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dominated pay grades. The gap between men's and women's pay has shrunk relatively in the Nordic countries as a result of this strategy of solidarity in wage policy, but it widened immediately when the principle of lower wage increases in the higher grades was given up. In practice, the negotiated volume of wage increases was divided into two parts in each round of negotiations: one part was available for better pay in the women's grades, the other part was equally distributed among all workers.

Repeated attempts have been made in the Federal Republic to negotiate a lump sum or fixed increase, which has a similar effect. These fixed increases are helpful to women without focusing on a specific equality-oriented wage policy. However, we must still ask ourselves whether it is not necessary to define more clearly the objectives behind an equality-oriented bargaining policy in order to improve the marginal effects of lump sum or fixed increases.

Pay demands aimed at gender equality must no longer include a demand for extra pay for those grades which are a male domain. As a rule, it must be made clear that gender-specific differences can only be overcome if the level of men's pay is not going to rise further. This includes deferring all wage demands made for occupations in which mainly men are working. It would further require harmonisation of sectoral wages – a proposal which does not seem very realistic in view of the existing pay structures in the Federal Republic. However, even the existing structures offer the possibility of the DGB (the German Confederation of Trade Unions), as the national centre, to negotiate collectively on specific issues if given the mandate to do so from its affiliated unions. This system of the national confederation of unions heading negotiations has resulted in relatively harmonised sectoral wages in the Nordic countries over a period of ten years.

1.3.3 Comprehensive co-determination in questions of performance-related pay

The granting of extra pay by evaluating individual performance is always subject to social processes of appraisal, among other things. Social processes of evaluation cannot result in objective appraisals because they are always influenced by socially conditioned perceptions, concepts and expectations. Thus, gender perceptions also play a role in the evaluation of performance. In order to control gender-specific discrimination in performance-linked payment schemes, gender parity is required in those bodies that do the actual evaluation. Mandatory monitoring of the gender effect of performance-related pay is required as well.

1.3.4 Financial compensation for time off for nursing and caring

Once the negative effects on those providing the socially-essential work of nursing and caring for children, the sick and the elderly have been reduced, the next step towards genuinely improving its status would be to demand that this work be financially compensated. The discussion on whether this should be based solely on payments from the state or on a combination of company and government payments is still going on. But the claim of being paid for this socially essential work must be followed up if gender-specific differences in pay are to be further reduced.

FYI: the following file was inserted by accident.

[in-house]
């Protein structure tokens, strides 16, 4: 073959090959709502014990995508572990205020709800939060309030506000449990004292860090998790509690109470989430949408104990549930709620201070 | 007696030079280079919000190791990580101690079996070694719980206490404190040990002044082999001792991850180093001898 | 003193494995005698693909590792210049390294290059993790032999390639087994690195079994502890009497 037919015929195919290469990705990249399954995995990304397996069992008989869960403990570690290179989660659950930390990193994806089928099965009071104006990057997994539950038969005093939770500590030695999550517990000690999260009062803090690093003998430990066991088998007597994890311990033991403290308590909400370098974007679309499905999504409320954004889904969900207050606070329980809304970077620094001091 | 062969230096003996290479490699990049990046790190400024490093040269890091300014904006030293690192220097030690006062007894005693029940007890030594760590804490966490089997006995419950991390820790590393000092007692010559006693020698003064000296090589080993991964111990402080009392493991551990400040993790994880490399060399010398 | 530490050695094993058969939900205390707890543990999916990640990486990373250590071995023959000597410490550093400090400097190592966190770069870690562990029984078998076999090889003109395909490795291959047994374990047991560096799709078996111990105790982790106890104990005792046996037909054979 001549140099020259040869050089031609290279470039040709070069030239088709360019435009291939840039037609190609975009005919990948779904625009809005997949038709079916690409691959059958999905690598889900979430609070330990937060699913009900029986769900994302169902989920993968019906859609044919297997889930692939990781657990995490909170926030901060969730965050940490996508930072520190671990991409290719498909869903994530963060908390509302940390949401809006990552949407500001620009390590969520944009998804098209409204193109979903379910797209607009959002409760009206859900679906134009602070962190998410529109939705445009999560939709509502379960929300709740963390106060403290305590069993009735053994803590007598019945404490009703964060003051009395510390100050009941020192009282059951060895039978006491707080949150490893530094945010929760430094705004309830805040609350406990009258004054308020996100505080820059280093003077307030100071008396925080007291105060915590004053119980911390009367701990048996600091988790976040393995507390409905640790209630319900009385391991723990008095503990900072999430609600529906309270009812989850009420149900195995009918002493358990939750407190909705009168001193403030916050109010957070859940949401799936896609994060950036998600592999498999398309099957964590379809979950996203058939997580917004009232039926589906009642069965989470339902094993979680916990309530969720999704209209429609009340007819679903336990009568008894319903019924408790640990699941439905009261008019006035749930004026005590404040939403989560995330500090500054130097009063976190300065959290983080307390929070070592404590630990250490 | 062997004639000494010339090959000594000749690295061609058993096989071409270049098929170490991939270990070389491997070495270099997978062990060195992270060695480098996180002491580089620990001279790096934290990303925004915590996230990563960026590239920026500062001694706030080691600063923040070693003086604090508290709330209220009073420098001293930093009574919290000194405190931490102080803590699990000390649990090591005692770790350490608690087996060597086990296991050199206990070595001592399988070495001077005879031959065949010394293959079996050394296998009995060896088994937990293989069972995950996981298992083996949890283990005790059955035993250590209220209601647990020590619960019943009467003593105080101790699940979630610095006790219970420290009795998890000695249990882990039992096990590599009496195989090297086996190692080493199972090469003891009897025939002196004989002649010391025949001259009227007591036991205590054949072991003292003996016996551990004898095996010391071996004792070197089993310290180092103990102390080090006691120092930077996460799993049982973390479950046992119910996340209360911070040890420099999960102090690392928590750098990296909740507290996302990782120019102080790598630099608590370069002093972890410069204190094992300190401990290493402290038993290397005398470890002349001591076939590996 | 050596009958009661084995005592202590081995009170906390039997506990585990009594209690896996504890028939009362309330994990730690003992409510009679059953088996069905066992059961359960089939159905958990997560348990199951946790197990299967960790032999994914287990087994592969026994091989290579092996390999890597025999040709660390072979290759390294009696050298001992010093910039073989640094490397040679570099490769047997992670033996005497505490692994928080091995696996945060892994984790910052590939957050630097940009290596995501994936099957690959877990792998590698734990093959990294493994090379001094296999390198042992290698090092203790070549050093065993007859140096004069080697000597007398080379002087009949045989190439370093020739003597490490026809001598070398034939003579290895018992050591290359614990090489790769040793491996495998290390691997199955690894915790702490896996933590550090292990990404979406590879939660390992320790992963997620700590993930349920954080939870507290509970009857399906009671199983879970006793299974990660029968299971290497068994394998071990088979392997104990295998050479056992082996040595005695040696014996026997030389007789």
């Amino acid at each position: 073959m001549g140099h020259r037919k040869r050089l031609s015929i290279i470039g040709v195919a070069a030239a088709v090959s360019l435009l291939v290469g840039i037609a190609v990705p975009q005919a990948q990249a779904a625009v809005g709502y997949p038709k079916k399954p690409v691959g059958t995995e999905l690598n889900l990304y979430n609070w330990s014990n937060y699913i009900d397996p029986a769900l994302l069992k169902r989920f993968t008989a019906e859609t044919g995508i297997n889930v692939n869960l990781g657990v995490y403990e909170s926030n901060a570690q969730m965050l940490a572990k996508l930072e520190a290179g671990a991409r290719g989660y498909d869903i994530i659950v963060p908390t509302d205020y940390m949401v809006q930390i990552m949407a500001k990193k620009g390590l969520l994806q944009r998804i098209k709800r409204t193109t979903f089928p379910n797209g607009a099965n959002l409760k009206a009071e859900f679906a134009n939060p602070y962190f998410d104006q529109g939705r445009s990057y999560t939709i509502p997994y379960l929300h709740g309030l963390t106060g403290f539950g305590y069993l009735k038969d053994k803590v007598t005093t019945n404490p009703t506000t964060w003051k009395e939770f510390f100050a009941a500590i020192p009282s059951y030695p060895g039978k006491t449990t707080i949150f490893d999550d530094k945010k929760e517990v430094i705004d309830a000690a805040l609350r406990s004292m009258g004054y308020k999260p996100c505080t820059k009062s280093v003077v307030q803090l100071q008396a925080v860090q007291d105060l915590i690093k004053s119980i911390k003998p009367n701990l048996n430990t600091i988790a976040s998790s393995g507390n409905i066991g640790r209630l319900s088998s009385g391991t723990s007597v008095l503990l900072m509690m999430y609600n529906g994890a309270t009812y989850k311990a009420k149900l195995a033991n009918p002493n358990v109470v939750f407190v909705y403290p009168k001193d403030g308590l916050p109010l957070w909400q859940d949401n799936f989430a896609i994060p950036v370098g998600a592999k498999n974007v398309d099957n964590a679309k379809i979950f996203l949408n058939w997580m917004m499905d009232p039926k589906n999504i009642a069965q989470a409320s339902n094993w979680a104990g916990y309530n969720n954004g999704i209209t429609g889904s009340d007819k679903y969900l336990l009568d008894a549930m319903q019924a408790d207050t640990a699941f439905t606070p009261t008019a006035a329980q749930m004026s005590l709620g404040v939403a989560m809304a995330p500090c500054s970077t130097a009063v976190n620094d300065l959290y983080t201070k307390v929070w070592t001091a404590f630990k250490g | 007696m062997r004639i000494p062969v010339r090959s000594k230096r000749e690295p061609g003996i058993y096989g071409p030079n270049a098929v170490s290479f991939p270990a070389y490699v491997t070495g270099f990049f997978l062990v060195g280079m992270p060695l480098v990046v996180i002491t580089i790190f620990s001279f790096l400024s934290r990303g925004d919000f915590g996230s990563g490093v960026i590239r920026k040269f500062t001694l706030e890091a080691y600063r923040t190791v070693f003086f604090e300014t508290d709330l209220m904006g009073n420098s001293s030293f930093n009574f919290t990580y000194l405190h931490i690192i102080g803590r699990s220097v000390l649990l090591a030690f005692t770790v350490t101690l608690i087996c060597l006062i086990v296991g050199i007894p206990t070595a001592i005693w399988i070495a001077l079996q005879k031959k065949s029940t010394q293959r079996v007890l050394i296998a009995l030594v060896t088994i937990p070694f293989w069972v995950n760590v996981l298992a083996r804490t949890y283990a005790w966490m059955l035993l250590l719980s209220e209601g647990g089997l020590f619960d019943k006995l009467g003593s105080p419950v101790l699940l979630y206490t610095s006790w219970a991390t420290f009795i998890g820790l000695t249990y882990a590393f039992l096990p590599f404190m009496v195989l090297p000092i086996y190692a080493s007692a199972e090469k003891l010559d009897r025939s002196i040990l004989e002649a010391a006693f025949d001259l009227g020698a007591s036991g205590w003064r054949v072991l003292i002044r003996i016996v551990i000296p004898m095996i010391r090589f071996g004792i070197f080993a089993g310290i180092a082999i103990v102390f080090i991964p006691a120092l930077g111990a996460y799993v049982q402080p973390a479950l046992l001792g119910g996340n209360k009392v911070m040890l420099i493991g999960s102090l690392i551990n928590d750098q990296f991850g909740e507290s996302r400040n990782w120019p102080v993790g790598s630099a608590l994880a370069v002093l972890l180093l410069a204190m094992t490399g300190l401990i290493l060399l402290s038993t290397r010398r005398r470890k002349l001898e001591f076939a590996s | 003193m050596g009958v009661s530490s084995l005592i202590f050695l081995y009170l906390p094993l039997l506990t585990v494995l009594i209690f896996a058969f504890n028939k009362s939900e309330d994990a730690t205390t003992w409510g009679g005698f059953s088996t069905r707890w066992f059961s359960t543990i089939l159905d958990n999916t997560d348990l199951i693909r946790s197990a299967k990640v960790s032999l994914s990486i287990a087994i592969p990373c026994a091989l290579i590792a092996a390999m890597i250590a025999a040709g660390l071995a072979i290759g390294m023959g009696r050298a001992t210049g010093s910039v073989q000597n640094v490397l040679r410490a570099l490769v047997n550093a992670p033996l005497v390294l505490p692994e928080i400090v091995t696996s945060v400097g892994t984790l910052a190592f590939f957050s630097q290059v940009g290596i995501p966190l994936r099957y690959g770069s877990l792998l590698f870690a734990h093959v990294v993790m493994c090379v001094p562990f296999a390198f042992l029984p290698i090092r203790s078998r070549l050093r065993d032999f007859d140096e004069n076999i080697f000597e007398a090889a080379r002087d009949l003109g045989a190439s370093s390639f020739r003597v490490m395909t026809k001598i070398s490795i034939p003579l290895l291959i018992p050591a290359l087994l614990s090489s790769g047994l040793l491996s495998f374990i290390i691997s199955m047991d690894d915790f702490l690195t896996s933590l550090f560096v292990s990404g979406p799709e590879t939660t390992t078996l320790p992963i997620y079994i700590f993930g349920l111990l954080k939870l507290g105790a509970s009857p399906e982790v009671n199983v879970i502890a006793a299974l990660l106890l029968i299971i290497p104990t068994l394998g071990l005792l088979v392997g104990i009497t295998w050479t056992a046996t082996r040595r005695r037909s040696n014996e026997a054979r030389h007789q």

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2. Strategies: how women can realise their goals

Looking at the current discussion on fundamental bargaining policy and also at the day-to-day problems in bargaining might be discouraging: the question of gender does not play any role at all in either of these two areas. Even if low-wage sectors are perceived as a problem for discussion, they are not treated as discrimination against women. Women have, however, successfully introduced the gender problem in some parts of the concepts of future bargaining policy of trade unions. However, even these partial, rather marginally recorded problems of women do not do justice to the general problems of gender equality; solidarity in wage policy or the important role of unremunerated work are rarely focused on in bargaining policy. The question of gender is even more blatantly ignored among the em-

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ployers. Their proposals for restructuring wage structures will cement gender differences further, for example when they complain about limited wage differentiation in the lower grades or criticise the fact that pay is not sufficiently linked to performance and revenues.

2.1 Organisational strategies

Strategies in organisational policy include all those steps which women must take in order to be able to make their voice heard within the trade unions and to explain the importance of their aims. They must use the positions they are holding already in decision-making bodies to this end and ensure that their objectives are properly considered in all traditional forms of bargaining policy as well as in those forms which have emerged only recently.

2.1.1 Quota

The participation of women, as representatives of their sex, in the bodies which so far determine bargaining policy is indispensable if wage discrimination is to be reduced through bargaining policy. It cannot be automatically assumed that every woman regards the reduction of discrimination against her sex as top priority on her personal political agenda, but it certainly cannot be expected that an equality-oriented bargaining policy is pursued by men alone.